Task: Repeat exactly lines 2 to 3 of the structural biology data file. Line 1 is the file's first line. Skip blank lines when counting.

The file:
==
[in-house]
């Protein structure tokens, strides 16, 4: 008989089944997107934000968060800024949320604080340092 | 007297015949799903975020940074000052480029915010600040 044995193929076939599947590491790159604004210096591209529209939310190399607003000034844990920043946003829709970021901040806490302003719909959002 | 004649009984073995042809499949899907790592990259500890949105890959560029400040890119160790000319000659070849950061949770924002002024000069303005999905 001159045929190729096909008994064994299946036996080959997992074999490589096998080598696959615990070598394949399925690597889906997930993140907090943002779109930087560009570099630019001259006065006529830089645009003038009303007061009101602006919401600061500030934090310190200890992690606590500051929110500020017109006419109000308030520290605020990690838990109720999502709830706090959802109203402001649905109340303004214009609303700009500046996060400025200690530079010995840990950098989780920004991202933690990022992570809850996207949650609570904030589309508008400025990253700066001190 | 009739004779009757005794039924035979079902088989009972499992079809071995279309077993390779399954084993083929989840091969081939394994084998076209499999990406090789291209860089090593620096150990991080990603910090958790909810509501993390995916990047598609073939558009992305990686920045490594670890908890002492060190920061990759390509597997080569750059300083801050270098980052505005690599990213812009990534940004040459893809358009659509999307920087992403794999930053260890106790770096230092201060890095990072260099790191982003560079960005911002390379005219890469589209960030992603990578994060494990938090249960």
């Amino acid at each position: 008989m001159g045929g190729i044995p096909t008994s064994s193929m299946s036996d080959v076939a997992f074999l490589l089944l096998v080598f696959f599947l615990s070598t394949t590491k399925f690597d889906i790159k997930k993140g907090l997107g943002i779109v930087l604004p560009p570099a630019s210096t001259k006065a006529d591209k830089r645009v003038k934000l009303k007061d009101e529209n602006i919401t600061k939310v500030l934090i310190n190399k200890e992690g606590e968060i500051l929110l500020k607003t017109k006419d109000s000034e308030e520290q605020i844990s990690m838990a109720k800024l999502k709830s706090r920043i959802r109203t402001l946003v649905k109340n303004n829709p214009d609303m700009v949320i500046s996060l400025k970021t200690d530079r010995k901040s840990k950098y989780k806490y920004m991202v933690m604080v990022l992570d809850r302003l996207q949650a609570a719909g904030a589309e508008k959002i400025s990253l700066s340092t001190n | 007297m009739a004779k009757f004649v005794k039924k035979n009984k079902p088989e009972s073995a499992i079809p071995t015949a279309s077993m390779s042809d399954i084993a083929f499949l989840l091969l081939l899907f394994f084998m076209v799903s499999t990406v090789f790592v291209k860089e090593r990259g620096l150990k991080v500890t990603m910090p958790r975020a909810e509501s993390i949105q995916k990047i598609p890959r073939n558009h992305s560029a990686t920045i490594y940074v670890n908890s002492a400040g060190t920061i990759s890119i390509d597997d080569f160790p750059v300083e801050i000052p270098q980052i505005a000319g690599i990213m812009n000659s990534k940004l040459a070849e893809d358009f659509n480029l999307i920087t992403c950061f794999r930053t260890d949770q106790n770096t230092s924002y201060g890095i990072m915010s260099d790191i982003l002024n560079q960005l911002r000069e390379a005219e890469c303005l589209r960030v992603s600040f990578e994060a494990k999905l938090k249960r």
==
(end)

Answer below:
């Protein structure tokens, strides 16, 4: 008989089944997107934000968060800024949320604080340092 | 007297015949799903975020940074000052480029915010600040 044995193929076939599947590491790159604004210096591209529209939310190399607003000034844990920043946003829709970021901040806490302003719909959002 | 004649009984073995042809499949899907790592990259500890949105890959560029400040890119160790000319000659070849950061949770924002002024000069303005999905 001159045929190729096909008994064994299946036996080959997992074999490589096998080598696959615990070598394949399925690597889906997930993140907090943002779109930087560009570099630019001259006065006529830089645009003038009303007061009101602006919401600061500030934090310190200890992690606590500051929110500020017109006419109000308030520290605020990690838990109720999502709830706090959802109203402001649905109340303004214009609303700009500046996060400025200690530079010995840990950098989780920004991202933690990022992570809850996207949650609570904030589309508008400025990253700066001190 | 009739004779009757005794039924035979079902088989009972499992079809071995279309077993390779399954084993083929989840091969081939394994084998076209499999990406090789291209860089090593620096150990991080990603910090958790909810509501993390995916990047598609073939558009992305990686920045490594670890908890002492060190920061990759390509597997080569750059300083801050270098980052505005690599990213812009990534940004040459893809358009659509999307920087992403794999930053260890106790770096230092201060890095990072260099790191982003560079960005911002390379005219890469589209960030992603990578994060494990938090249960």
């Amino acid at each position: 008989m001159g045929g190729i044995p096909t008994s064994s193929m299946s036996d080959v076939a997992f074999l490589l089944l096998v080598f696959f599947l615990s070598t394949t590491k399925f690597d889906i790159k997930k993140g907090l997107g943002i779109v930087l604004p560009p570099a630019s210096t001259k006065a006529d591209k830089r645009v003038k934000l009303k007061d009101e529209n602006i919401t600061k939310v500030l934090i310190n190399k200890e992690g606590e968060i500051l929110l500020k607003t017109k006419d109000s000034e308030e520290q605020i844990s990690m838990a109720k800024l999502k709830s706090r920043i959802r109203t402001l946003v649905k109340n303004n829709p214009d609303m700009v949320i500046s996060l400025k970021t200690d530079r010995k901040s840990k950098y989780k806490y920004m991202v933690m604080v990022l992570d809850r302003l996207q949650a609570a719909g904030a589309e508008k959002i400025s990253l700066s340092t001190n | 007297m009739a004779k009757f004649v005794k039924k035979n009984k079902p088989e009972s073995a499992i079809p071995t015949a279309s077993m390779s042809d399954i084993a083929f499949l989840l091969l081939l899907f394994f084998m076209v799903s499999t990406v090789f790592v291209k860089e090593r990259g620096l150990k991080v500890t990603m910090p958790r975020a909810e509501s993390i949105q995916k990047i598609p890959r073939n558009h992305s560029a990686t920045i490594y940074v670890n908890s002492a400040g060190t920061i990759s890119i390509d597997d080569f160790p750059v300083e801050i000052p270098q980052i505005a000319g690599i990213m812009n000659s990534k940004l040459a070849e893809d358009f659509n480029l999307i920087t992403c950061f794999r930053t260890d949770q106790n770096t230092s924002y201060g890095i990072m915010s260099d790191i982003l002024n560079q960005l911002r000069e390379a005219e890469c303005l589209r960030v992603s600040f990578e994060a494990k999905l938090k249960r």